Facebook, with 1.49 billion monthly active users, is one of the world’s top MySQL users. Simon Martin, a production engineer on Facebook’s MySQL Infrastructure team, has been working with MySQL for most of his career, starting from 2 servers built out of spare parts and moving through to one of the largest deployments in the world.
Simon will be sharing some of the challenges Facebook has tackled as it rolled out semi-synchronous replication across the company’s different services at Percona Live Amsterdam on Sept. 22. His talk is aptly titled, “The highs and lows of semi-synchronous replication.” I sat down, virtually, with Simon the other day. Our conversation is below, but first, as a special reward to my readers, save €20 on your Percona Live registration by entering promo code “BlogInterview” at registration. Please feel free to share this offer!
NOTE: This interview was conducted by Tom Diederich for Percona.
Tom: On a scale from 1-10, how important is MySQL to Facebook? And how does Facebook use MySQL?
Simon: 10. We have a sophisticated in memory caching layer that will serve most requests, but MySQL is the persistent store for our graph. This means all your profile data, all your friends, likes and comments and the same for pages, events, places and the rest are stored permanently in MySQL.
We rely on MySQL in this role for 3 key features. Firstly as the final store it needs to not lose data, and InnoDB is well proven in this space. It needs to be highly available, MySQL and InnoDB are both very stable and we use replication as well to provide redundancy. Finally, even with extensive caching, it needs to be performant, both in latency and throughput, MySQL is both and we can use replication again to spread the read traffic to slaves in remote regions to help here too.
Tom: What are some of the advantages of using Semi-Synchronous Replication at Facebook — and what are the challenges for deployments of that size when using it?
Simon: That’s a big question, I could probably talk for 50 minutes on it! We started looking at Semi-Synchronous as a solution to reduce downtime when a MySQL master, or the host it’s on, crashes. Historically, if you are running a replicated environment and the master crashes, you are faced with a choice. You could promote another slave right away to reduce downtime, but it’s impossible to be sure that any of your slaves got all the transactions off the master. At Facebook we cannot lose people’s data, so we always chose to recover the master and re-connect the slaves before promoting if required. The downside is recovering InnoDB on a busy host can be slow, and if the host is rebooted it will be even slower, giving us many minutes of downtime.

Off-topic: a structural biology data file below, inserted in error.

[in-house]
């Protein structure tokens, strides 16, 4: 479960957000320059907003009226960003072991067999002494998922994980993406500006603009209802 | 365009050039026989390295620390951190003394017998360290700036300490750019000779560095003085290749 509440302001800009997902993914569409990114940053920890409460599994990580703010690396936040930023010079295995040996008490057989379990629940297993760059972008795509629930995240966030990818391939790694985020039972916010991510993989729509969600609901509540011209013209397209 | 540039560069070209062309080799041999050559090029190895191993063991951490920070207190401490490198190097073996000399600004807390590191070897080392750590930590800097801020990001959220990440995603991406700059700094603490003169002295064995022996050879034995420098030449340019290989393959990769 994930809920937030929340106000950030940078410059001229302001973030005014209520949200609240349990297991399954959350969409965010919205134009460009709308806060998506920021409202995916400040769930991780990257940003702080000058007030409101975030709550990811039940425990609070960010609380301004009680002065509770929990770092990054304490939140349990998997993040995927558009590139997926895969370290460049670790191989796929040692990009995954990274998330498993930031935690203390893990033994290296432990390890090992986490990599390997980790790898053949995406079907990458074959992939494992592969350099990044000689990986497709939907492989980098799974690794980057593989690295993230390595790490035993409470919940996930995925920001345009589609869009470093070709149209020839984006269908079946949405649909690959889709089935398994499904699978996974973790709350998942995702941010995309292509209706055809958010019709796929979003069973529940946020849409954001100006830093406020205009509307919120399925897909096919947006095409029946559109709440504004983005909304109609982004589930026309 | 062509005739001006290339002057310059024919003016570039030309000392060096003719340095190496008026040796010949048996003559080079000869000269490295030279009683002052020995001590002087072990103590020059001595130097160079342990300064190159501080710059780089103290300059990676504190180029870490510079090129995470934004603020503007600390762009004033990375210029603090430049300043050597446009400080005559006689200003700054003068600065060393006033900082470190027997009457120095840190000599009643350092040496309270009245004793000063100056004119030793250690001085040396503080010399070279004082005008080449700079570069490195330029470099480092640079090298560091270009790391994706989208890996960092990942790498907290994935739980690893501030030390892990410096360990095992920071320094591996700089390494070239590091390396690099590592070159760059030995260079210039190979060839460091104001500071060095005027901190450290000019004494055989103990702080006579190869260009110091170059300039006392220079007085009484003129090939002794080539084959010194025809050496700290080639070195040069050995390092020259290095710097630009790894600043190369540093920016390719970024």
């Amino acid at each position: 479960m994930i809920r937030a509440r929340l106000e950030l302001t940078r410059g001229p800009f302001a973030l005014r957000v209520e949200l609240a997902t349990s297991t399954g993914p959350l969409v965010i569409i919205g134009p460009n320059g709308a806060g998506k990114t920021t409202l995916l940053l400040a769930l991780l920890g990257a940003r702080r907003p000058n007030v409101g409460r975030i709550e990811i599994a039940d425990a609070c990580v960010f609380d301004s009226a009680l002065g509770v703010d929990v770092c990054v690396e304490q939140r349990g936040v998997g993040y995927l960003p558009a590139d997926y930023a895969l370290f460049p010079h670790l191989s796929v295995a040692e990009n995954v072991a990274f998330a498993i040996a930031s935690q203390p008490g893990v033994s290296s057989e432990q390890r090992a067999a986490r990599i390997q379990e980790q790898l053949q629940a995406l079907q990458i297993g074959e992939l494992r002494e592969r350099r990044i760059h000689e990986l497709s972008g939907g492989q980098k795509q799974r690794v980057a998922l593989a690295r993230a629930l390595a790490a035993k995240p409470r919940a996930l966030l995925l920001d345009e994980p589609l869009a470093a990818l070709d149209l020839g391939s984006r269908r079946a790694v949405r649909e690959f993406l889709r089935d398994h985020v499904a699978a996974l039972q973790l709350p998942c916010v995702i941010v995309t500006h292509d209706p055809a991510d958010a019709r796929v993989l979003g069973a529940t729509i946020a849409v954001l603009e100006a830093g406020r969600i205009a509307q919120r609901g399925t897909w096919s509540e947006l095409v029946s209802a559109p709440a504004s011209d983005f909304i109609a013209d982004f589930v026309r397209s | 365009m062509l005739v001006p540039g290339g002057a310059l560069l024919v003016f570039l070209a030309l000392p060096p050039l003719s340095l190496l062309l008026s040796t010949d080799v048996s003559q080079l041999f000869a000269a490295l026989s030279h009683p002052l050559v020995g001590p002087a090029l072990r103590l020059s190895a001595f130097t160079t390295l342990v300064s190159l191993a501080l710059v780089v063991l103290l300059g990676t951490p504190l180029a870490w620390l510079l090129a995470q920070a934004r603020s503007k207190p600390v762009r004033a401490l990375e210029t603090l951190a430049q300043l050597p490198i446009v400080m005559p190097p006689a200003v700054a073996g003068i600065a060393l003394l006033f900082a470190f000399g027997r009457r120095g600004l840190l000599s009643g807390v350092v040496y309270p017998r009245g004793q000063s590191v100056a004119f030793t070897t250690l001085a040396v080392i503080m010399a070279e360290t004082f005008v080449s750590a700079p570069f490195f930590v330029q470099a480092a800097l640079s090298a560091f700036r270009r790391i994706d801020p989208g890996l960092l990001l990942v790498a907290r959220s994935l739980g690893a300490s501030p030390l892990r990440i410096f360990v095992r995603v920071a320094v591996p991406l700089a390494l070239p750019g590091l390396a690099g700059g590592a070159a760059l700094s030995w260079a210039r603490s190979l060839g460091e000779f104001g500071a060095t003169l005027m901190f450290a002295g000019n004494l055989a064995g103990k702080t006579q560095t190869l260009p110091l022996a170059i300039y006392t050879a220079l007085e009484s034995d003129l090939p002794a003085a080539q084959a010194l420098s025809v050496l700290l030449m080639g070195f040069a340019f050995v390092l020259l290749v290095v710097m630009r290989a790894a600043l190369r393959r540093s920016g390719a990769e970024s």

Now that we run Semi-Synchronous replication it means that a master will not commit a transaction until at least one slave has acknowledged receipt of the binary logs for that transaction. With this running when a master crashes we can be sure our most up-to-date slave has all the data, so once it’s applied by the SQL thread we can promote safely without waiting for crash recovery.
There are many challenges in this though. Firstly there is performance, we now need a network round trip for each transaction, so we need the acknowledging slaves to be very close. Slaves in a different data hall, let-alone a different region, will be too slow.
We also need to pay attention to slave availability, previously not having a slave connected to a master for a short time was not a problem, now this will cause writes to stop and connections pile up, so we need to be much more careful about how we manage our replication topology. A target of 99.999% uptime for a service now requires the same SLA on slaves being available and connected locally to acknowledge the commits.
On top of this running at “webscale” adds a layer of requirements of its own. Like the rest of our environment everything needs to be automated, anything that requires a human is not going to scale. So our automation needs to respond to any failure and heal the system without intervention in any circumstance. An edge case that has even a tiny chance of occurring on a given day needs to be handled automatically, to keep our SLA and to stop our engineers constantly having to fix things.
Tom: What are you looking forward to the most at this year’s conference (besides your own talk)?
Simon: I always enjoy the keynotes, they don’t all seem to be announced yet but it’s a great way to get a state of the community update. I’ll certainly stop by “Binlog Servers at Booking.com,” it sounds like they might be doing the same kind of things we are for Semi-Synchronous replication, so it’ll be great to compare ideas. I’ll also be looking at the talks on MySQL 5.7 to get the scoop on what cool new stuff is coming down the pipeline!